*Leave Kristan alone.
You all are throwing rotten tomatoes at the wrong person.
If you’re just tuning in, let me fill you in…
Last week, Kristan Berona, casting director for Sande Alessi Casting Company, put out a specific and detailed casting call for actors to fill roles as extras for NWA’s biopic, “Straight Outta Compton.”
With little thought and no sensitivity, Berona–I’m assuming an Italian-American woman–created a social media firestorm when her final breakdown hit the company’s Facebook page. (Click here to view.) It stings, it stinks and yes, it is coated with colorism and racism. However, the truth of the matter is not only should we NOT blame Berona, I can’t even hold Hollywood’s butt to the flame this time. Blame the TRUTH.
Many people are outraged over the class system that was assigned to each category. Class “A” called for the creme de la creme of women, emphasizing beauty, the physique of a model and natural hair as the qualifying factors. Outside of that, EVERY RACE WAS WELCOMED. As the class letter ascended, the quality of prerequisites descended, working its way down to Class “D” which consisted of what many are deeming the bottom feeders of the group. According to Berona, Alessi Casting uses the letter system in most of their casting calls for large groups of extras. I believe them. In many cases, a casting director is given a small window of time to corral these actors together in time for filming, and it makes sense to me why they would use this type of setup across the board. I understand why people are hopping mad about the order, but if Class “A” was assigned to poor, out of shape women, would it really have made you less angry? I vote no.
Secondly, casting directors simply write what the director (or assistant director) tells them. What are the chances of a white woman knowing how to use the word “fine” in slang-like fashion when it comes to describing a female? I believe whoever lies second in command to director F. Gary Gray sent the orders over to Berona, and she posted them almost verbatim. It’s her job to be as specific as she was directed when carrying out her duties. Although some of her choices in verbiage seem borderline crass, most breakdowns (the descriptions of a casting call) are, and unless she took a course on history in da ‘hood, how would she know what to cast for? Although Berona has issued the factory-fabricated mea culpa for the post, I believe she is taking the fall for the entire debacle in order to stay in the good graces of Hollywood.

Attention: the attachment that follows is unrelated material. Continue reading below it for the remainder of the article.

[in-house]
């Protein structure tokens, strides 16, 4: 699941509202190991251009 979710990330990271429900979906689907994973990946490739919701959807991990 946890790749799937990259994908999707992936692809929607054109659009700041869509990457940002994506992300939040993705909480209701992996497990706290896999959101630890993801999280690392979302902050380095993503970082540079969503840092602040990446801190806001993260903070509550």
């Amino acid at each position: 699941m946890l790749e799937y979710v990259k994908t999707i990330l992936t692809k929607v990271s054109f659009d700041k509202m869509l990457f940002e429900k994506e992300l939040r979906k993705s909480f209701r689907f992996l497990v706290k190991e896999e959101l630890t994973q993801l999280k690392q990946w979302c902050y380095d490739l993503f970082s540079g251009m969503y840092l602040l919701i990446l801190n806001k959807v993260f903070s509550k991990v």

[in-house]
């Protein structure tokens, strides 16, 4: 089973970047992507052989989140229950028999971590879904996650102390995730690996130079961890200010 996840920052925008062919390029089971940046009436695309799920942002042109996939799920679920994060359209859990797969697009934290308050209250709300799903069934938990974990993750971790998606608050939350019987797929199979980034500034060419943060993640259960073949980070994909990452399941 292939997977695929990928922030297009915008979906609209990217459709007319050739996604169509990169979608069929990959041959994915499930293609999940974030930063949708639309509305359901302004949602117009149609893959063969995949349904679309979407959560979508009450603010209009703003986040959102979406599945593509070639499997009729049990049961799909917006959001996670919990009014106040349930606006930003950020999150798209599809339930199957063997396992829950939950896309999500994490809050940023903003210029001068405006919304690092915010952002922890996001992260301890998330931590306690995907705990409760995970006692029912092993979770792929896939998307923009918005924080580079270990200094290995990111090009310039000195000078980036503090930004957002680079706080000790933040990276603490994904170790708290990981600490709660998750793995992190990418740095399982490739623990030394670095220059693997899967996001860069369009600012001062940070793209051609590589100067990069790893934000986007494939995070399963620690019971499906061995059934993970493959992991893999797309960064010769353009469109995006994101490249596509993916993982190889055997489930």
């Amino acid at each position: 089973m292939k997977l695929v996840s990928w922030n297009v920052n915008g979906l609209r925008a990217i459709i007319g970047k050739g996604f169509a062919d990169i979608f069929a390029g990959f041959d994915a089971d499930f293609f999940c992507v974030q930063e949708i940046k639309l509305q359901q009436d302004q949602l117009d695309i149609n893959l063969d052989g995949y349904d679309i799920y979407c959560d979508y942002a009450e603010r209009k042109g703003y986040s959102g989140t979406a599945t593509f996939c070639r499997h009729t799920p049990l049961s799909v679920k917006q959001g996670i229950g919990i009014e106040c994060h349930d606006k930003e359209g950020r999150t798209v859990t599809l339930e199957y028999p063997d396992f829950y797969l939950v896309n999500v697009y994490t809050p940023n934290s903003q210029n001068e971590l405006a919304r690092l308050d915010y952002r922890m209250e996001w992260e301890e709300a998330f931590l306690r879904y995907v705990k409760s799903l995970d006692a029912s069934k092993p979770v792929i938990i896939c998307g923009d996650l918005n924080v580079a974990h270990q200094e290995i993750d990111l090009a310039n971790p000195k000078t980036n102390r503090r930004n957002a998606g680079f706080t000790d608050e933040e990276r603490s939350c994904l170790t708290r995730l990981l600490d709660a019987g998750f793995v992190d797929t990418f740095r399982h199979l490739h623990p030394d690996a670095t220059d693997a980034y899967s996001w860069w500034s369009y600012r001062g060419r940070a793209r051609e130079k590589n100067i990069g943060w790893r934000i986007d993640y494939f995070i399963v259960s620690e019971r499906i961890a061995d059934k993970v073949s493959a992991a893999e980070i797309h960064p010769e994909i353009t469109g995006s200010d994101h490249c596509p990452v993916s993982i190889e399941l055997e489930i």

Lastly, people forget this highly anticipated project is a period piece that is based off of the infamous rap group’s journey from the rough streets of Compton to stardom. It’s their truth, and for the most part, the types being requested represent stereotypes that were emulated in the early ’90s. “Light was right” and “long hair didn’t care” were the squads considered to be in the upper echelon of women throughout most of the African-American community, while the opposite hung on the bottom rung of the ladder. Albeit it’s a tough pill to swallow, WE have to take ownership for colorism and stereotypes, not Hollywood. They may have crammed these images down our throats, but we are the ones who have happily digested them for many years, and continue to do so today. How do I know? Watch how many of us show up for that casting call.
Tanya Tatum is the outspoken host of “The Tatum Talks,” a live Blog Talk Radio show focusing on African-American interests. Check out her next episode, “Playing the Race Card” airing Wednesday, July 23rd at 9p EST. You can also join her for a daily discussion on Facebook and follow her @TheTatumTalks on Twitter.